FAIRBORN — They may be a few years away from getting behind the wheel and taking the streets, but some prospective Fairborn first graders have spent time throughout the month of June learning a variety of means to stay safe.
Safety City aims to teach children how to stay protected around buses, on a bike, near animals, in a vehicle, on sidewalks and across streets, near guns as well as during emergency situations, such as a fire. It is currently taught by Fairborn Intermediate School Teacher Laura Meder with the assistance of School Resource Officers Jim Hern and Nate Penrod. Other Fairborn safety agencies, such as the Fairborn Fire Department, have also had a hand in teaching the upcoming first graders how to be safe.
Safety City students learn a variety of poems and songs, participate in a miniature city, complete crafts, meet safety agency officers face-to-face and observe their equipment up-close.
“We’re trying to be proactive by showing them different situations they could run into in real life,” Meder said. “Sometimes, as parents, you forget to talk to them about [some things, like] animal safety … There’s situations, even as a parent, that you don’t think about your child being in.”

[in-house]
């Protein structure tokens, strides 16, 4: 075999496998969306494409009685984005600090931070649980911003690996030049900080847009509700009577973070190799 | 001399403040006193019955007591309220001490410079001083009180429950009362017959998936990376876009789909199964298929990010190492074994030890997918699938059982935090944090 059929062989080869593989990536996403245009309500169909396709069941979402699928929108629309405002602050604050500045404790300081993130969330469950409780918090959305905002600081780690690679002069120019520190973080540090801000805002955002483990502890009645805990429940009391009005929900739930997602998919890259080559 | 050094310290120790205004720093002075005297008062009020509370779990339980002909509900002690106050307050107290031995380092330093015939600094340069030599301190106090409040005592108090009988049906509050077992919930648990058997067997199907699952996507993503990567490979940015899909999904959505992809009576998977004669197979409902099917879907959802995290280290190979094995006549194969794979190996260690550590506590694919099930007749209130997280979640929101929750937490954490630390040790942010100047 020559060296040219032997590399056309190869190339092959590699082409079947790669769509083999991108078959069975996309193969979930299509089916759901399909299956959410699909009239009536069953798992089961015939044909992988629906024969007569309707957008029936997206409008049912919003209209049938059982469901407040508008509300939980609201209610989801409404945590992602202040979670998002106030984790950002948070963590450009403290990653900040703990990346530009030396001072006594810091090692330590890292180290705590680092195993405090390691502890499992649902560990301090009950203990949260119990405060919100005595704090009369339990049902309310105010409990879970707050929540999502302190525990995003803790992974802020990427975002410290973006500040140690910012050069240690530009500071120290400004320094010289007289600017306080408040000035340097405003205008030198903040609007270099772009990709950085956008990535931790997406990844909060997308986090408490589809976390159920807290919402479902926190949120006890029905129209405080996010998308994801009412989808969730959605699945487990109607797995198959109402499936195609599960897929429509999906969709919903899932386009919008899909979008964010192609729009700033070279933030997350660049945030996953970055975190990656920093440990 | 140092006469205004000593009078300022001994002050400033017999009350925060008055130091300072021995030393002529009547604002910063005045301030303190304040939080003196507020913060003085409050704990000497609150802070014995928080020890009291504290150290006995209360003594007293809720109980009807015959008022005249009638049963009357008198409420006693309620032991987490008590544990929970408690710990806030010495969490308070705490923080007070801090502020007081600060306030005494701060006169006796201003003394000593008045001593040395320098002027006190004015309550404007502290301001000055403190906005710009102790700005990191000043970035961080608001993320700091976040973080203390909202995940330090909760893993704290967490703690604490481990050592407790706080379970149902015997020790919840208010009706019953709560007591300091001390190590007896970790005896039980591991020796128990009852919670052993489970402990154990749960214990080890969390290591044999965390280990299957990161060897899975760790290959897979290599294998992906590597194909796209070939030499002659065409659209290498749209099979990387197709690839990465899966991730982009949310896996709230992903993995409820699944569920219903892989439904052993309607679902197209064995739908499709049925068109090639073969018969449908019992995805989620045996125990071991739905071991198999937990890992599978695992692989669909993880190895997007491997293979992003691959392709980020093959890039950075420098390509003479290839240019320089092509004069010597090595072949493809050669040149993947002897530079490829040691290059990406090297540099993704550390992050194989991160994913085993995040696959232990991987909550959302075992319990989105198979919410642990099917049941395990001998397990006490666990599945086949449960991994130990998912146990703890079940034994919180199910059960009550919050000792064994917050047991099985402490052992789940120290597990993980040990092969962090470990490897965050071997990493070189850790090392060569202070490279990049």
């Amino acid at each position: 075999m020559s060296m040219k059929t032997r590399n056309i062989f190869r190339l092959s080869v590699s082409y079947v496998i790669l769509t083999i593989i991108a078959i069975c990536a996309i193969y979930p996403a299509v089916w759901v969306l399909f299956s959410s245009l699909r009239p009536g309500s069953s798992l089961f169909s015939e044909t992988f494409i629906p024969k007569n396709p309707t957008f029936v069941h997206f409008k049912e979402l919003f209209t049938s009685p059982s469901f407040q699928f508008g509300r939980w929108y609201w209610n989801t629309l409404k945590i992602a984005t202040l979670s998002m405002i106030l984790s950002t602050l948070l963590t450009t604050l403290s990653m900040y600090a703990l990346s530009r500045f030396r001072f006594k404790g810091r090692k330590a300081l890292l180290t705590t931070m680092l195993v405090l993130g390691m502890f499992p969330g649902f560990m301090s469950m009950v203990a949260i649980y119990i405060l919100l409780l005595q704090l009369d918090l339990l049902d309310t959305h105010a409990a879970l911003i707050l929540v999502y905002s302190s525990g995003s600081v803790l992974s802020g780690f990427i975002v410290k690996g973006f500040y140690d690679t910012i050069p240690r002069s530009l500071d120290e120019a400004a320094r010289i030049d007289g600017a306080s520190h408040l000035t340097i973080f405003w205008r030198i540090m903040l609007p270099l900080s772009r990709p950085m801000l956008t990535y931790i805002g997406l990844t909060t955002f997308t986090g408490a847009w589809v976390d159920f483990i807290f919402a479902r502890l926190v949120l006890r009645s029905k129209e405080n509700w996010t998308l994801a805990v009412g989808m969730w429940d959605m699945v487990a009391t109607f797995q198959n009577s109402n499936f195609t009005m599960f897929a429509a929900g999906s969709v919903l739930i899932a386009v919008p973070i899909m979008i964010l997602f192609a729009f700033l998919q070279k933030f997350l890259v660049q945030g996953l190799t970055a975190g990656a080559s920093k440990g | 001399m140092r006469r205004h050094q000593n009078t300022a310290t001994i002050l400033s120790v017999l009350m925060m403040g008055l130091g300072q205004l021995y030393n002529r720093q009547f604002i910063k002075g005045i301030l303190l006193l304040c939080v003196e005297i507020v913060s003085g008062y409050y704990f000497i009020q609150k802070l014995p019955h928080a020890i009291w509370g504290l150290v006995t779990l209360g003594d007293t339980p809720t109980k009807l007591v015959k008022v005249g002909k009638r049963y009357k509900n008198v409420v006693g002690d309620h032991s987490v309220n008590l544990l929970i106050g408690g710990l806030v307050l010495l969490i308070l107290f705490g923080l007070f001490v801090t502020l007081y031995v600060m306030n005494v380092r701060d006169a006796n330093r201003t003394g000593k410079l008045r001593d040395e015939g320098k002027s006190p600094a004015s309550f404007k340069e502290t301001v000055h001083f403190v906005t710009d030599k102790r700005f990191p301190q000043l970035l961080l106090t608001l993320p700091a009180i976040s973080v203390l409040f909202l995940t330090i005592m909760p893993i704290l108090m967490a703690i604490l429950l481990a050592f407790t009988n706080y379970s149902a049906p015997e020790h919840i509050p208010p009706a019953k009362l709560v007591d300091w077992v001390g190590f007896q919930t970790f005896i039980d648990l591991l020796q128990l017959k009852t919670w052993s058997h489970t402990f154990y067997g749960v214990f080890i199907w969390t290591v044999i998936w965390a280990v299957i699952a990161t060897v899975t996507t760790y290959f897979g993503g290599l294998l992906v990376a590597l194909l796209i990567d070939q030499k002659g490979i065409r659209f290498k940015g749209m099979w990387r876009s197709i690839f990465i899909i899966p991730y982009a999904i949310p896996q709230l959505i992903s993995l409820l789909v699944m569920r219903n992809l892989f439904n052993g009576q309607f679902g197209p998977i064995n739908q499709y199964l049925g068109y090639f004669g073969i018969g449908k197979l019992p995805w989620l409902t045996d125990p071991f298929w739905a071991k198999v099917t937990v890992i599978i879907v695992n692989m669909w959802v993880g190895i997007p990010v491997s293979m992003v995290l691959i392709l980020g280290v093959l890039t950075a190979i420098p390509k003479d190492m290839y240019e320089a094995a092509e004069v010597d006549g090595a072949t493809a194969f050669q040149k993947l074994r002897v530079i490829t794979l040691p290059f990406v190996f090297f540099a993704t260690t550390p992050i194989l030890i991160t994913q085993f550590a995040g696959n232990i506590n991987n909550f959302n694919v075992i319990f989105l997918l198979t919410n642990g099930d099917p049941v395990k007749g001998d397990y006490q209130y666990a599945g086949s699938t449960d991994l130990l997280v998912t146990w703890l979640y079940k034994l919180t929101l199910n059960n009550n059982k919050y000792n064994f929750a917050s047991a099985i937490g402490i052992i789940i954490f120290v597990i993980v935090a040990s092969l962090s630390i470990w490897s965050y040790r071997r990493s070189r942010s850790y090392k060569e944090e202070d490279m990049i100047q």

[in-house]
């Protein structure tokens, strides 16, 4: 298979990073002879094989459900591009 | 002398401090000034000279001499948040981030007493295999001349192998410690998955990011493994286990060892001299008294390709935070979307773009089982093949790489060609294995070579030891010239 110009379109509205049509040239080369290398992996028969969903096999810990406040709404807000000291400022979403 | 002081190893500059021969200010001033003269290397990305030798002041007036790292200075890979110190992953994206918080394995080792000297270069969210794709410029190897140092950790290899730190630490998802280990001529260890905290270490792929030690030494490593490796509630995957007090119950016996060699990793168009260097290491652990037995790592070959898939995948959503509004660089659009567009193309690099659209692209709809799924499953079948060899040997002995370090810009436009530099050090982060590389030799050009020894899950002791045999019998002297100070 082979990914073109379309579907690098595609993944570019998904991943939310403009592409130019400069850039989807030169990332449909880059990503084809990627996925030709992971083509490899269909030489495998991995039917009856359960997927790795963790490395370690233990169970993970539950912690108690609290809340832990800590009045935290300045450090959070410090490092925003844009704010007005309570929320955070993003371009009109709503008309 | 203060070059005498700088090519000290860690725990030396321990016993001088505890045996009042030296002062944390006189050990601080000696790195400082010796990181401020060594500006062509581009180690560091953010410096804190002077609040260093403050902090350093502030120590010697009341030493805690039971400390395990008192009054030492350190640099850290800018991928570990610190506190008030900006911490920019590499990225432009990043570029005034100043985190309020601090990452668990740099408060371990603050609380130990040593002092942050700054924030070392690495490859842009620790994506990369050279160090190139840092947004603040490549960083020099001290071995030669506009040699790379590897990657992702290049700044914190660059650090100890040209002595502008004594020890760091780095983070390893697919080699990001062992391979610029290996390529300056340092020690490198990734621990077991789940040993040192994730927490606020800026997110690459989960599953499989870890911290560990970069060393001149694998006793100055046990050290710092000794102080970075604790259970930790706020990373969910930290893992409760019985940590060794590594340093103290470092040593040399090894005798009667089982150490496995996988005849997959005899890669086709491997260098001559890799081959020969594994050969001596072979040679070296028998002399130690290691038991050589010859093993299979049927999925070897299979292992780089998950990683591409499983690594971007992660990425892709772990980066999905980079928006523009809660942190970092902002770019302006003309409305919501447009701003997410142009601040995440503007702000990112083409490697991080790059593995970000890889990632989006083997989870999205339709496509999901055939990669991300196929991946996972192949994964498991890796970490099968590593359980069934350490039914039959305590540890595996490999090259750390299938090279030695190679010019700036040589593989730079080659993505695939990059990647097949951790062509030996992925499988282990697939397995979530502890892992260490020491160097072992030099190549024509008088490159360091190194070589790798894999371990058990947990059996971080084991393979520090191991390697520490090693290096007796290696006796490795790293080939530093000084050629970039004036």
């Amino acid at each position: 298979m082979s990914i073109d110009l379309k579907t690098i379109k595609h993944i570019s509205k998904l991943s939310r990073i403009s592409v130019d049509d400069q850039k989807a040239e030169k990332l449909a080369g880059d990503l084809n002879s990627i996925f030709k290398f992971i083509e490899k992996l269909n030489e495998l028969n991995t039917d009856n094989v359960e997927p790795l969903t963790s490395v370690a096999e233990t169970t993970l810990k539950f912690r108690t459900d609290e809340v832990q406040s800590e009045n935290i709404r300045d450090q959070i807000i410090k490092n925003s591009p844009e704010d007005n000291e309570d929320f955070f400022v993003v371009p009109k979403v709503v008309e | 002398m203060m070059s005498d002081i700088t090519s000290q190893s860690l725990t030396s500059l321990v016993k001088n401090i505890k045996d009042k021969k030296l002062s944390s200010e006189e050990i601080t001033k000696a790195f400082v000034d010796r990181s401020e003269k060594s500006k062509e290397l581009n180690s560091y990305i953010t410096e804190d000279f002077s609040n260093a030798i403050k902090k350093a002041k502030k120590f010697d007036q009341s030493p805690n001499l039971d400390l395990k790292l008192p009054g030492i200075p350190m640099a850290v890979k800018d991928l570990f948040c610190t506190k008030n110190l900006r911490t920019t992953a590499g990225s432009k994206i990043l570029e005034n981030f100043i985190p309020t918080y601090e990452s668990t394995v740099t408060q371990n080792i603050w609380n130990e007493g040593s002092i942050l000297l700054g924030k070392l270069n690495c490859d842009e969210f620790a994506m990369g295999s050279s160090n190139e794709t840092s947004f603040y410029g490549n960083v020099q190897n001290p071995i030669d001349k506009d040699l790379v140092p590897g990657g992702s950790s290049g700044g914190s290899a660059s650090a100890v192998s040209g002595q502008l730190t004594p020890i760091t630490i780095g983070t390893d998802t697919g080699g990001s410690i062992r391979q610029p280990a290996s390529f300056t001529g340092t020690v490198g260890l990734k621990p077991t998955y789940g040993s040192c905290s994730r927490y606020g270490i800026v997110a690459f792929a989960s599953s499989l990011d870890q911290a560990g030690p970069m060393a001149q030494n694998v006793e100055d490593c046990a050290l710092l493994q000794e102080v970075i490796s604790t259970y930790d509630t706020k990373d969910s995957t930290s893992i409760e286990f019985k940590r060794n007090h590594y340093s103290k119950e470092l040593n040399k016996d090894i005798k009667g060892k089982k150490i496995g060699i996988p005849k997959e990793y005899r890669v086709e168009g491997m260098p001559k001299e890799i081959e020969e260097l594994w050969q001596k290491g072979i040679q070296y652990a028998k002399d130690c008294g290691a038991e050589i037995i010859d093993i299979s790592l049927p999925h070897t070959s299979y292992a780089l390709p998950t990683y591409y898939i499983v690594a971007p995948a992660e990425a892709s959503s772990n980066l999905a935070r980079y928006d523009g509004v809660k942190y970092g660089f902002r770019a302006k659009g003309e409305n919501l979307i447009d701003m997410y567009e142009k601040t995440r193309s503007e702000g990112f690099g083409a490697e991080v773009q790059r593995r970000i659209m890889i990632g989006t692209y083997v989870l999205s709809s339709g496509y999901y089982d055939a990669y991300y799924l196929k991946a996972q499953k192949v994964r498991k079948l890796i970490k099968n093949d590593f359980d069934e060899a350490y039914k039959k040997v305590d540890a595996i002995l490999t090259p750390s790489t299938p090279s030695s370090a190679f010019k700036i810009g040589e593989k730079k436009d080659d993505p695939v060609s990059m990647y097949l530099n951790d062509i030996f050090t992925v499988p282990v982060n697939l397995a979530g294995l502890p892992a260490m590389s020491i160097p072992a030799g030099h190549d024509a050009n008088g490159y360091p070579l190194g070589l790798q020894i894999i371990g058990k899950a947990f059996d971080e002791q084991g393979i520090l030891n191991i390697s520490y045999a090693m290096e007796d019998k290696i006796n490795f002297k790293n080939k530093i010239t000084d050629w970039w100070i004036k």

Since it first started in 1967, more than 5,000 children have underwent Safety City. On the last day of the course, they receive a diploma, a package of safety information and t-shirt; Fairborn Police Chief Terry Barlow will deliver the Safety City graduation commencement address.
While Hern appreciates the children learning how to be safe, he also sees Safety City as an opportunity for community outreach. Since starting Safety City this year, he has kept the Fairborn Police SRO Facebook and Twitter pages updated with the course’s regular happenings, resulting in opportunities to get to know the students parents — and the parents seeing an avenue to gain a better understanding of police work. Hern said the pages have received messages from individuals submitting information and asking questions he typically wouldn’t hear on the job.
“We’re teaching the kids these lessons, but sometimes the kids become the teachers. They’ll remind their parents: ‘put your seat belt on’, ‘come to a complete stop.’ We hear stories like that all the time — they come to this class and they want everyone else to be safe,” Hern said. ” … Our job is not to arrest bad guys, our job is to keep everyone safe.”
Whitney Vickers can be reached by calling her directly at 937-502-4532. For more content online, visit our website or like our Facebook page.